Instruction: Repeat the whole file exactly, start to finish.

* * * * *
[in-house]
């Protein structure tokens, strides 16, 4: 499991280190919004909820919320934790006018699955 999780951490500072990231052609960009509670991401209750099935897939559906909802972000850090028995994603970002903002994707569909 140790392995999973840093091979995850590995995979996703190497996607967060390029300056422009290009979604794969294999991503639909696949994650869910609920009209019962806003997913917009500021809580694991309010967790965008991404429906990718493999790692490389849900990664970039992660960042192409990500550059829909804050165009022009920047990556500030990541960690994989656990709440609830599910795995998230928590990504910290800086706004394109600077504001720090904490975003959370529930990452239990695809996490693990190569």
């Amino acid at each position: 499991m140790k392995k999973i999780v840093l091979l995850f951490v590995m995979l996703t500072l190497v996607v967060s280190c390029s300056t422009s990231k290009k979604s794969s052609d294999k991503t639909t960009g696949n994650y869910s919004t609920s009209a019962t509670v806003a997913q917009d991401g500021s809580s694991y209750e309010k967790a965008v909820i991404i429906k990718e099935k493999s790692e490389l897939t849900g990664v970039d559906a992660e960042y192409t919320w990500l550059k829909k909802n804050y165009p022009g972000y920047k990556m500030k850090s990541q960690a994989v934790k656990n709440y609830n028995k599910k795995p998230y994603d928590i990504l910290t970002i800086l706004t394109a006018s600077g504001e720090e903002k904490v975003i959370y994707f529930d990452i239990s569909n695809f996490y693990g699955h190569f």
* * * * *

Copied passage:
[in-house]
């Protein structure tokens, strides 16, 4: 499991280190919004909820919320934790006018699955 999780951490500072990231052609960009509670991401209750099935897939559906909802972000850090028995994603970002903002994707569909 140790392995999973840093091979995850590995995979996703190497996607967060390029300056422009290009979604794969294999991503639909696949994650869910609920009209019962806003997913917009500021809580694991309010967790965008991404429906990718493999790692490389849900990664970039992660960042192409990500550059829909804050165009022009920047990556500030990541960690994989656990709440609830599910795995998230928590990504910290800086706004394109600077504001720090904490975003959370529930990452239990695809996490693990190569």
């Amino acid at each position: 499991m140790k392995k999973i999780v840093l091979l995850f951490v590995m995979l996703t500072l190497v996607v967060s280190c390029s300056t422009s990231k290009k979604s794969s052609d294999k991503t639909t960009g696949n994650y869910s919004t609920s009209a019962t509670v806003a997913q917009d991401g500021s809580s694991y209750e309010k967790a965008v909820i991404i429906k990718e099935k493999s790692e490389l897939t849900g990664v970039d559906a992660e960042y192409t919320w990500l550059k829909k909802n804050y165009p022009g972000y920047k990556m500030k850090s990541q960690a994989v934790k656990n709440y609830n028995k599910k795995p998230y994603d928590i990504l910290t970002i800086l706004t394109a006018s600077g504001e720090e903002k904490v975003i959370y994707f529930d990452i239990s569909n695809f996490y693990g699955h190569f």